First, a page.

Give them their own areas:

(To keep them out of where you don't want them)
(If you don't mind them protecting your garden from other critters)

+ pick the cat up and bring it to eye level with the plant to see and smell it up close. She noted that once her cat has seen and sniffed at the plant, she usually doesn't bother with it later.

+ give them their own plants - i.e., pots of grass for her to chew on and a place in a large planted container on her balcony with some miscanthus grass in it (the cat likes to curl up in that for some reason)

+ if the cats are strictly indoors and attracted to your houseplants, grow catgrass for them. If someone forced you to remain inside one enclosed structure all your life, you might be attracted to the plants too.

+ Barley Grass
+ Any type of "catgrass" from the pet store
+ Carex elata 'Bolwes Golden' but put it in some shade
+ Catmint Nepeta mussinicultivars (Simply put, Catmints are Catnips without any culinary or feline use. In any case, they are, however, phenomenal, long flowering, hardy perennials that belong in every fairie or flower garden.)
+ Catnip Nepeta cataria (in your own yard) The oils of which also work as a mosquito repellent that works 10 times better than Deet!
+ Cat Thyme (Teucrium marum)
+ Flax
+ Oat Grass
+ Jacob's Ladder
+ Lemon Grass
+ Loose soil and mulch like small bark mulch
+ Mints
+ Purple Fountain Grass so the cat lays in the long leaves all day. Maybe put something in that the cats really like and - you know cats won't winky were they like to hang out.
+ Sandy area
+ Silver vine (Actinidia polygama)
+ Striped Ribbon Grass (can be invasive)
+ Sweet grass
+ Trificum aestivum (type of cat grass)
+ Various Varieties of Cat Mints (Catnips)
+ Wheat Grass
+ Wheat Berries
+ Valerian

This list compiled by Violet_Z6, email at violetgw@care2.com for comments and suggestions regarding this list.

    Bookmark   April 27, 2004 at 6:47PM
Thank you for reporting this comment. Undo
Maggie_J(z5 Ontario)

I have also found plain ordinary catnip - which grows wild here - very effective against cluster flies. Most of the time we have a strong breeze here, but on the occasional calm day I grab a handful of fresh catnip, mash it up and rub it over my hair and skin. Keeps them away for ages and makes my cat love me even more! :-))

    Bookmark   May 6, 2004 at 9:46PM
Thank you for reporting this comment. Undo
squid4life(5)

I always plant canip near my tomato plants very little bug damage.

    Bookmark   November 19, 2010 at 12:20AM
Thank you for reporting this comment. Undo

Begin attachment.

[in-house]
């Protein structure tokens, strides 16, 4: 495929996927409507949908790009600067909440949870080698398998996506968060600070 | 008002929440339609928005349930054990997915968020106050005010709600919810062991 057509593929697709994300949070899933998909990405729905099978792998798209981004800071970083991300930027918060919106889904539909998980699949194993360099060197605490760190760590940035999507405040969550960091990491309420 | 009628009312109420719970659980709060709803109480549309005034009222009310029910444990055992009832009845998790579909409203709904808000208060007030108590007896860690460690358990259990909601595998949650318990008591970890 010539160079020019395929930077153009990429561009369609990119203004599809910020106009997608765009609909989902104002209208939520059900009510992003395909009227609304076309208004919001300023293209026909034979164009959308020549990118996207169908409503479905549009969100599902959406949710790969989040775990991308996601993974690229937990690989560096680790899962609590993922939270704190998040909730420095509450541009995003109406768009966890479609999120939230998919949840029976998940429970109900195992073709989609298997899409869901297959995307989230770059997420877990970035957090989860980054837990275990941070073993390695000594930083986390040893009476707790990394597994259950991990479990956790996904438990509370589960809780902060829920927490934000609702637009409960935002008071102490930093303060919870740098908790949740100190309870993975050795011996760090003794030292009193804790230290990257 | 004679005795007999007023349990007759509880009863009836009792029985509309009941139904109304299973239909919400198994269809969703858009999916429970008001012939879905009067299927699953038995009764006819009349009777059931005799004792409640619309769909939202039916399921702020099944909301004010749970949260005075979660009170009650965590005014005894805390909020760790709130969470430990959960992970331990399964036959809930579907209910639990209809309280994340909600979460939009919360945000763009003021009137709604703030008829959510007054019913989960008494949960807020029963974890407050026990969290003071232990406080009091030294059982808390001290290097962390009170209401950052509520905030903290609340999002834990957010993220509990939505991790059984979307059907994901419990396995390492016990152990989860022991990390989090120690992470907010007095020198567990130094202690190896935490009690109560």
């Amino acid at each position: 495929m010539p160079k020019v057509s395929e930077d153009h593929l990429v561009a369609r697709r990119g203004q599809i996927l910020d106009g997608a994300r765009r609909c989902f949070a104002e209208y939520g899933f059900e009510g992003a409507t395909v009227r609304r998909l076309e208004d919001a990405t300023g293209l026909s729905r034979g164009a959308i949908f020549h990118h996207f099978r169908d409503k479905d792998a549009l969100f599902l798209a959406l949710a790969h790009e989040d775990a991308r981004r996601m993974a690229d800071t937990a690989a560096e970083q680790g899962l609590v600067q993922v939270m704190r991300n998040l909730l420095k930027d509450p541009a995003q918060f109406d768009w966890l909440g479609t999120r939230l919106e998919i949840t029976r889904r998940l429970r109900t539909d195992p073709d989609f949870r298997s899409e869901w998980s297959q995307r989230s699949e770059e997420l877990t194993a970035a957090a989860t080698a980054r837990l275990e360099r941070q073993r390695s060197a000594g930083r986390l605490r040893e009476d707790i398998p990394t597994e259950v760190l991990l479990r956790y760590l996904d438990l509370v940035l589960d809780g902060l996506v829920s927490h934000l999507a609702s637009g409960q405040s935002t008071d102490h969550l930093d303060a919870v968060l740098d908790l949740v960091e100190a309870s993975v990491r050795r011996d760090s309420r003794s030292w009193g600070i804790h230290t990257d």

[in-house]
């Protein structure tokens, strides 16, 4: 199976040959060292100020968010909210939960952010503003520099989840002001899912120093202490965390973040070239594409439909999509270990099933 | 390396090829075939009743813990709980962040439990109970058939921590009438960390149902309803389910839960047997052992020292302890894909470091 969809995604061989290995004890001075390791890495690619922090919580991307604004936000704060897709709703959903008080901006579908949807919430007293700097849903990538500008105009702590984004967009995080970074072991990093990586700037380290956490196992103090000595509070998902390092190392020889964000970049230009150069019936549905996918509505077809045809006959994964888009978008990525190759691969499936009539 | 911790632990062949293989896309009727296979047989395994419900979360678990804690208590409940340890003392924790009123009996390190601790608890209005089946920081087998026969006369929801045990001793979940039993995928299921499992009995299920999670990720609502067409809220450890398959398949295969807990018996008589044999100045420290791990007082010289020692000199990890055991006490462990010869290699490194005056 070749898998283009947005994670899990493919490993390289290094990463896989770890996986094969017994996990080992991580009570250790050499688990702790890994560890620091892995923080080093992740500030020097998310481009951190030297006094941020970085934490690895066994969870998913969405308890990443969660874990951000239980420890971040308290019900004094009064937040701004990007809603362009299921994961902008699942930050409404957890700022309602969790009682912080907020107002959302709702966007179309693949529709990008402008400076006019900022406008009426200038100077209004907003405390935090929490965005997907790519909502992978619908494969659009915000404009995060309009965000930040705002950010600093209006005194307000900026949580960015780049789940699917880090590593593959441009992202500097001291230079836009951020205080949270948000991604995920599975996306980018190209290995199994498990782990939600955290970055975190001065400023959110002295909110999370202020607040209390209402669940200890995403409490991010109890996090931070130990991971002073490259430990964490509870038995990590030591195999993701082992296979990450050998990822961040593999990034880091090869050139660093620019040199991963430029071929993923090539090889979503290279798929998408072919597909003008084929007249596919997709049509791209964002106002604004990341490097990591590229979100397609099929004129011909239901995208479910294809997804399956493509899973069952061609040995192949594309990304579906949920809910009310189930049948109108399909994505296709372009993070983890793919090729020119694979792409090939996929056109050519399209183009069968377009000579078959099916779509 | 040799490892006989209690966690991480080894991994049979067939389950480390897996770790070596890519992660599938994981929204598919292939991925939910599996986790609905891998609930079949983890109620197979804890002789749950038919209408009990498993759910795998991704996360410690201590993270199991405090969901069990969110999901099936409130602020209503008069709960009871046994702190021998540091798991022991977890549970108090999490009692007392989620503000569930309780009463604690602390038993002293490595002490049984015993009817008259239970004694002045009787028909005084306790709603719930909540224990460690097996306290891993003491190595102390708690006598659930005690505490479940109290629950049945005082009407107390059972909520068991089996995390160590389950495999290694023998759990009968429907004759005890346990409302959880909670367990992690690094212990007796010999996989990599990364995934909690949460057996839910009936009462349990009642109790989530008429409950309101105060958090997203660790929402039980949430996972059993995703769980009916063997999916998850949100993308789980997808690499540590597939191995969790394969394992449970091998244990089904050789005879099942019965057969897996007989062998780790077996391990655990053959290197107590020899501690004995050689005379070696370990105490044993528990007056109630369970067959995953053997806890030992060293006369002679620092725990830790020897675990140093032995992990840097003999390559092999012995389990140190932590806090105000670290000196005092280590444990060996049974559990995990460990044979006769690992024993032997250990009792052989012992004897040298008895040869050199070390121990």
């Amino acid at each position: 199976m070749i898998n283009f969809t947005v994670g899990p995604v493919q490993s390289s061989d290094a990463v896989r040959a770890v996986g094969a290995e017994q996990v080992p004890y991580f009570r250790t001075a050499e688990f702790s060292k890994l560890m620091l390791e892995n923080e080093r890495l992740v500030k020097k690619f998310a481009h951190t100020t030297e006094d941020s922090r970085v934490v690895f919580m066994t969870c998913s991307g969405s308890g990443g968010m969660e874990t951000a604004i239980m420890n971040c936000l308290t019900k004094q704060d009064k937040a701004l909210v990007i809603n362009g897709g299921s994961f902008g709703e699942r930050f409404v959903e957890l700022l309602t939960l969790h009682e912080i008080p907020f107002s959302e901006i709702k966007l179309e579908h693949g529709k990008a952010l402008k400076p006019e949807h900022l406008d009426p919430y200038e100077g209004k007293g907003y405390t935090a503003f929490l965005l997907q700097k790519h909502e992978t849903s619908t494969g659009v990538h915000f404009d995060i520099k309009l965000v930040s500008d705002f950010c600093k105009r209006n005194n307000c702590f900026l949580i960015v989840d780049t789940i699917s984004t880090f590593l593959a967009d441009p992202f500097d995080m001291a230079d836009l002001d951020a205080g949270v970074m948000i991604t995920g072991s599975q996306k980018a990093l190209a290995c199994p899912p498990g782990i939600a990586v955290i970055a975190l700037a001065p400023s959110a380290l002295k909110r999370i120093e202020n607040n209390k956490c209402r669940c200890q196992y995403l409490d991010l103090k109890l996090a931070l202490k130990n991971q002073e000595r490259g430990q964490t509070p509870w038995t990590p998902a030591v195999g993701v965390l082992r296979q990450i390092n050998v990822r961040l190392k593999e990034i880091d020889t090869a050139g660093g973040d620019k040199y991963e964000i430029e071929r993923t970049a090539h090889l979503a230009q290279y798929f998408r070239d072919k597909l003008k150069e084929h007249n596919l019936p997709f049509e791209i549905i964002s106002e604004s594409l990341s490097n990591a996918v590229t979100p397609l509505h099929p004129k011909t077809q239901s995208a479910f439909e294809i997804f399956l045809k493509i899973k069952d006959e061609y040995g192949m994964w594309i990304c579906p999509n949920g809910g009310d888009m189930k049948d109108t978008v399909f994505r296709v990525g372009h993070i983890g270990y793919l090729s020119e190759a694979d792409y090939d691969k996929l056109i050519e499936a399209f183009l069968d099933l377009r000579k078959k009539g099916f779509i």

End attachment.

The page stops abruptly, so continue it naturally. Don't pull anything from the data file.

Deborah-SC(8a)

Is anyone using catnip to repel squash bugs? If you are, please let me know your results. Thanks

    Bookmark   May 18, 2012 at 4:36PM
Thank you for reporting this comment. Undo
vgkg(Z-7)

WOW, I came back here today on a fluke just to see what's new after a 10 year absence, never expected to see my 10 year old catnip thread on page 1. I posted this one right after I convinced "Spike" to create a new "Experiment" category. We all do some experimentation at times. No update on my part, still have catnip in the garden.
Happy experimenting!

    Bookmark   September 19, 2012 at 10:09AM
Thank you for reporting this comment. Undo
dowbright(z6 in Missouri)

My husband is having chemo, and it has made him hugely attractive to chiggers and mosquitos. He'll have bites all over, when those around him have none. Go figure!

Our old neighbors run a store in St. Louis where they make a special potion that includes catnip essential oils and other things. All organic. Bob sprays it on and is now almost bite-free...except when he forgets to use it, of course! It's absolutely wonderful, as are most of their products. Highly recommended. They sell their things online too.

    Bookmark   April 29, 2013 at 5:13PM
Sign Up to comment
More Discussions
Human vitamins for plants
I read on here that someone uses vitamins dissolved...
tony_k_orlando
Growing vegetables in part shade?
Have any of you experimented with growing veges in...
Stephen1
covering a mound
I have a mound, possibly 35 feet across, and 6 foot...
isaiah6624
sunflower house
Hi! Still snowy and freezing here in MI, but I'm working...
samhain10
gardening for fulfillment
I USED TO DO A LOT OF GARDENING that is until about...
campingfriends
People viewed this after searching for:
© 2015 Houzz Inc. Houzz® The new way to design your home™